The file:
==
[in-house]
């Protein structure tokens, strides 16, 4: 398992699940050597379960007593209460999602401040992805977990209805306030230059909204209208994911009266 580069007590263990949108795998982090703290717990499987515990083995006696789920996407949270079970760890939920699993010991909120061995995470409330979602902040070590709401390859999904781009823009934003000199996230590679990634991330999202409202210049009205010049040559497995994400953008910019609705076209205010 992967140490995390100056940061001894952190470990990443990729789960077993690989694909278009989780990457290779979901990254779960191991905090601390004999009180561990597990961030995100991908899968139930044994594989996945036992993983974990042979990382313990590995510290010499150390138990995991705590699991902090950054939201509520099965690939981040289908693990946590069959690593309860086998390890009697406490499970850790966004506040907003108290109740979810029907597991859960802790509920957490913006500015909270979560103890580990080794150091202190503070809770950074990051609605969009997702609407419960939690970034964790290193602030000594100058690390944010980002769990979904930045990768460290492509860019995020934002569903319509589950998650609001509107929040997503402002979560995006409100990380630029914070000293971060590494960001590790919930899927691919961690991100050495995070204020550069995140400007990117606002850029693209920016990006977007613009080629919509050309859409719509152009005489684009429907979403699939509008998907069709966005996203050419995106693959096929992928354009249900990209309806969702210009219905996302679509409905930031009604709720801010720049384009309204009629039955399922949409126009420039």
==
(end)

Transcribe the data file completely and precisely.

[in-house]
């Protein structure tokens, strides 16, 4: 398992699940050597379960007593209460999602401040992805977990209805306030230059909204209208994911009266 580069007590263990949108795998982090703290717990499987515990083995006696789920996407949270079970760890939920699993010991909120061995995470409330979602902040070590709401390859999904781009823009934003000199996230590679990634991330999202409202210049009205010049040559497995994400953008910019609705076209205010 992967140490995390100056940061001894952190470990990443990729789960077993690989694909278009989780990457290779979901990254779960191991905090601390004999009180561990597990961030995100991908899968139930044994594989996945036992993983974990042979990382313990590995510290010499150390138990995991705590699991902090950054939201509520099965690939981040289908693990946590069959690593309860086998390890009697406490499970850790966004506040907003108290109740979810029907597991859960802790509920957490913006500015909270979560103890580990080794150091202190503070809770950074990051609605969009997702609407419960939690970034964790290193602030000594100058690390944010980002769990979904930045990768460290492509860019995020934002569903319509589950998650609001509107929040997503402002979560995006409100990380630029914070000293971060590494960001590790919930899927691919961690991100050495995070204020550069995140400007990117606002850029693209920016990006977007613009080629919509050309859409719509152009005489684009429907979403699939509008998907069709966005996203050419995106693959096929992928354009249900990209309806969702210009219905996302679509409905930031009604709720801010720049384009309204009629039955399922949409126009420039």